The squeaky wheels always get the most attention after all, as they march and chant, scream at a U.S. senator on a crowded elevator (note: it’s an elevator, and he’s right there; use your inside voice) or work themselves into a frenzied froth at rallies. Whether they’re wearing red ballcaps or pink knitted “kitten” hats, what pours from the faces underneath often is pure noise.
But when we turn off the screeching screens, we still find that most people, the normal ones we know and talk to every day, hold beliefs somewhere south and north of those polar outliers and only want common sense solutions to our public challenges.
For instance, many conservatives who hold strong free market views might be more tolerant on immigration or same-sex policies than some who share their party affiliation. And many young progressives who believe in government-provided health care still respect the military and law enforcement. Not everyone fits the stereotype.
This isn’t to say everyone is in lockstep in their views or that all the differences can be bridged, but the distance between us is not as great as the images seen on TV. And even when disagreements are obvious, there is mutual respect to be found in our hometowns, if not on our screens.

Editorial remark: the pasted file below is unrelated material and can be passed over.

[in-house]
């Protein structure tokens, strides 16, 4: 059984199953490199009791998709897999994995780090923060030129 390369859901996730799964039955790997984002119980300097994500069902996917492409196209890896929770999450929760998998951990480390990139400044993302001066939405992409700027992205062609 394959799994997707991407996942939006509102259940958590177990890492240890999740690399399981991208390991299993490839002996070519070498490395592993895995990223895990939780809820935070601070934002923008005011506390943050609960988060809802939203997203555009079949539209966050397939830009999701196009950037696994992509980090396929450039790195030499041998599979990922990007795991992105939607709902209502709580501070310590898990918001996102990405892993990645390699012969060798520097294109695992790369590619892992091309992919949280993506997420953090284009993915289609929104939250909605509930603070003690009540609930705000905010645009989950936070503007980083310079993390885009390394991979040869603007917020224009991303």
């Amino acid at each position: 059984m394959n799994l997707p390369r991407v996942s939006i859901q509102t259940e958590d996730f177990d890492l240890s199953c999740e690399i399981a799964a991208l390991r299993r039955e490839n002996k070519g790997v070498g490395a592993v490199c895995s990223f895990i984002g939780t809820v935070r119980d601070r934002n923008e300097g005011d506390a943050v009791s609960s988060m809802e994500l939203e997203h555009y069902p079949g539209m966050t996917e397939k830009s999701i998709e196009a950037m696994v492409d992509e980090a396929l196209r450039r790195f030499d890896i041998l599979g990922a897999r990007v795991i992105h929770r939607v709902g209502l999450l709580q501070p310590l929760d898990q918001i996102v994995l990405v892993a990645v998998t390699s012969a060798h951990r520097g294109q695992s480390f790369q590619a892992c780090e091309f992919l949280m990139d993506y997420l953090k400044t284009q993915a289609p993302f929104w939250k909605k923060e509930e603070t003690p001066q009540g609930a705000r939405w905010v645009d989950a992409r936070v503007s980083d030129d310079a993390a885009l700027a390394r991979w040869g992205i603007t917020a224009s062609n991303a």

This election, and all of them, comes down to deciding what we expect from our elected officials. We don’t necessarily need government to inspire us in every aspect of our lives and dominate our public discourse 24/7. Even if views on the role of government vary, there are certain expectations in common. We want the city and county to fill the potholes, manage growth, pick up the trash and keep water coming out of the faucet. We need school boards to manage growth to ensure a solid education for everyone. We need state leaders to support and grow the state’s economy, spend tax money wisely and manage vital infrastructure, including education, transportation and public safety. And we expect national leaders to project strength and human values throughout the world and maintain peace and prosperity.
It’s good to see that interest is high and turnout could be above what is often seen in midterms. Voter registration in Georgia is at a record high, and if all those new and old voters cast a ballot, the new leaders will enter office with a strong consensus, not the sparse numbers seen in the primaries.
It’s worth noting, yet again, that folks seeking office are applying for a job. We decide who to hire, and we hold them accountable. They work for us, not the other way around. If we keep that in mind as we examine the candidates and choose wisely, we’ll get the choice we deserve, and certainly not a candidate anointed for us from shadowy figures outside of our state.
This is a Georgia election. Let’s make sure Georgians decide it.
Share your thoughts on this or any other topic in a letter to the editor; you can use this form or send email to firstname.lastname@example.org. The Times editorial board includes General Manager Norman Baggs, Executive Editor Keith Albertson and Director of Content Shannon Casas, plus community member Brent Hoffman.